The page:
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Biochemistry. 1997 Sep 9;36(36):10830-6.

Mapping conformational changes in a protein: application of a protein footprinting technique to cAMP-induced conformational changes in cAMP receptor protein.

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Edward A. Doisy Department of Biochemistry and Molecular Biology, St. Louis University School of Medicine, 1402 South Grand Boulevard, St. Louis, Missouri 63104, USA.


We have used protein footprinting [Heyduk, E., & Heyduk, T. (1994) Biochemistry 33, 9643] to detect and map ligand-induced conformational changes in cAMP receptor protein (CRP). The binding of cAMP to CRP dramatically increases the specific DNA binding activity of the protein and, as has been previously shown, induces conformational changes in the protein. Protein footprinting experiments with the free CRP, the CRP-cAMP complex, and the CRP-cGMP complex were analyzed quantitatively. Binding of cAMP produced measurable differences in the susceptibility of CRP to the cleavage by Fe-EDTA. Almost all of these changes occurred in the C-terminal domain (DNA binding domain) of the protein. Additional changes were observed at the ends of the C alpha-helix, which is involved in intersubunit contacts in the CRP dimer, and in the hinge peptide, connecting N-terminal and C-terminal domains of the protein. The boundaries of the regions in the C-terminal domain, which exhibited changes in susceptibility to Fe-EDTA cleavage, almost exactly corresponded to D, E, and F alpha-helices which are involved directly in the recognition of DNA. The F alpha-helix, which provides all base-specific contacts in the CRP-DNA complex, became hypersensitive to Fe-EDTA-mediated cleavage, whereas the solvent exposure of D and E alpha-helices was decreased upon binding of cAMP. These results suggest that a significant part of cAMP-induced conformational change in CRP involves a movement of secondary structure elements in the C-terminal domain of the protein so that the recognition F alpha-helix becomes exposed to the solvent. In contrast to cAMP, binding of cGMP produced insignificant changes in susceptibility to Fe-EDTA-mediated cleavage. This is consistent with the inability of cGMP to induce functional conformational changes in CRP. The protein footprinting technique appears to be sufficiently sensitive for detection and mapping of ligand-induced conformational changes in proteins.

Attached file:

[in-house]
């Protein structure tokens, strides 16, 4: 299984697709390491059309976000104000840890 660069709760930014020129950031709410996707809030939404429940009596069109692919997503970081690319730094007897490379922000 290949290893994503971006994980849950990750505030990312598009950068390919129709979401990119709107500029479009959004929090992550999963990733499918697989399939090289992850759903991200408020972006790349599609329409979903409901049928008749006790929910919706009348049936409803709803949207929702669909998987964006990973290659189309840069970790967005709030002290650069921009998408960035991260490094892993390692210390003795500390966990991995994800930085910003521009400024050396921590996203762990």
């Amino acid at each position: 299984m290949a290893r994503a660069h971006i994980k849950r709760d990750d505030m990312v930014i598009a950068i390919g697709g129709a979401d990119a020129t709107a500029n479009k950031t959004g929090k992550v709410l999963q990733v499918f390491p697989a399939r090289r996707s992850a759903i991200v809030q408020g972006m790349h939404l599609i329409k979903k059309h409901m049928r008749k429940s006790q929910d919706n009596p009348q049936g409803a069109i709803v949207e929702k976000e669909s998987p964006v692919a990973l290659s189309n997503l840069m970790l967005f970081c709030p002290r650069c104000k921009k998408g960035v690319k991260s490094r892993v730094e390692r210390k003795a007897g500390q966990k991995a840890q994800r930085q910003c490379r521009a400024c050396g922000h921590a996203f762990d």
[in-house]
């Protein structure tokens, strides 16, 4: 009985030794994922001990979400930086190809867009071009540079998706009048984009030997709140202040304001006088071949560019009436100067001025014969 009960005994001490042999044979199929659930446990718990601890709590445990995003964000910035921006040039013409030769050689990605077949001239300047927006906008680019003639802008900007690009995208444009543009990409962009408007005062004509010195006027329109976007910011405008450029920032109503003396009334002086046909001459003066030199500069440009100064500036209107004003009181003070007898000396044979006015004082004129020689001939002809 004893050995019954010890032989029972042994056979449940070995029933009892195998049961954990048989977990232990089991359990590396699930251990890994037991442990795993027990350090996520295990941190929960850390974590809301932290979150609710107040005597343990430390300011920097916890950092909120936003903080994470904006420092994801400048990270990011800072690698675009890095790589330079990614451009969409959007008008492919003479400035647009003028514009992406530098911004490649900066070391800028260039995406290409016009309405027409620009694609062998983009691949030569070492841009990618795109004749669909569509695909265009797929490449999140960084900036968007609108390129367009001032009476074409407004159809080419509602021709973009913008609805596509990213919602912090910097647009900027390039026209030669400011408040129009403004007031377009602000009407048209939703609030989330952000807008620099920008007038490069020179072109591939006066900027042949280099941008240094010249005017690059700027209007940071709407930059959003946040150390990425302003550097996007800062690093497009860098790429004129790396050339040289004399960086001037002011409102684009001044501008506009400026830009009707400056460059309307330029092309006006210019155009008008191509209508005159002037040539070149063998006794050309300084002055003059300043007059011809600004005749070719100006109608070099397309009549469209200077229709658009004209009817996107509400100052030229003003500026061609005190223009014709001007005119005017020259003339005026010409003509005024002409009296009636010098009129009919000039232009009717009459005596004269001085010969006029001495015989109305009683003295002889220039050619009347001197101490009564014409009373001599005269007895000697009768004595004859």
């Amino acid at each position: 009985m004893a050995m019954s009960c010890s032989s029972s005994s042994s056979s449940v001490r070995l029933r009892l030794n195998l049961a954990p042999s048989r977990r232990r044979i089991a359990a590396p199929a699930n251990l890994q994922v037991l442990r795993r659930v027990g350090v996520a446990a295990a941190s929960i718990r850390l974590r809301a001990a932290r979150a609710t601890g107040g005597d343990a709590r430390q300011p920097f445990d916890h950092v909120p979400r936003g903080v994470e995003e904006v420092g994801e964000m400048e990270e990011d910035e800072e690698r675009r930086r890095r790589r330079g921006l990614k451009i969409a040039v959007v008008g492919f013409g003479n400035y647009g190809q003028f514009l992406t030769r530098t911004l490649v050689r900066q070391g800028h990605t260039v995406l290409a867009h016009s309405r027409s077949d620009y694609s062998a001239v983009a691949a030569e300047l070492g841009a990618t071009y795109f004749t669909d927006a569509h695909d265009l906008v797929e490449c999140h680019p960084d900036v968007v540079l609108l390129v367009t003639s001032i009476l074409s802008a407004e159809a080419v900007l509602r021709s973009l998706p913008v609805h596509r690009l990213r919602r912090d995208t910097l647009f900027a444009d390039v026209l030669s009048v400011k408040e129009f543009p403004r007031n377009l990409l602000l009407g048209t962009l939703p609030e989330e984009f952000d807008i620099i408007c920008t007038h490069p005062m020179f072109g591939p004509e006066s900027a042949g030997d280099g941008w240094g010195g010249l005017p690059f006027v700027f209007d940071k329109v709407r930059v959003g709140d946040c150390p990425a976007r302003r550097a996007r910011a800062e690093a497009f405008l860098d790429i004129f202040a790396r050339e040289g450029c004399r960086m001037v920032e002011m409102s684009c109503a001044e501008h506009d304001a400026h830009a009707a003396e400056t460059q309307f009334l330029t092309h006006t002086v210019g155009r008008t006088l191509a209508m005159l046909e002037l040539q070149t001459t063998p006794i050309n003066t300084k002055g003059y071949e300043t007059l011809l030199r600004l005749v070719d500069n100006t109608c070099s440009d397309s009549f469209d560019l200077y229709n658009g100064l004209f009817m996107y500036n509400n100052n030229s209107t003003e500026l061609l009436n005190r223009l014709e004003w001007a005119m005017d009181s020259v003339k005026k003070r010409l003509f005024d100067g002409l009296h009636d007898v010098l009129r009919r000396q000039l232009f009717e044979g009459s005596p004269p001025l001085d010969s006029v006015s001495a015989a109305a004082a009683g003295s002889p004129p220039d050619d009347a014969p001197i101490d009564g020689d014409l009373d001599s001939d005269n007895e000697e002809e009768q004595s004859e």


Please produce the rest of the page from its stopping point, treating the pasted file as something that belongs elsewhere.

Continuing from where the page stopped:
[Indexed for MEDLINE]

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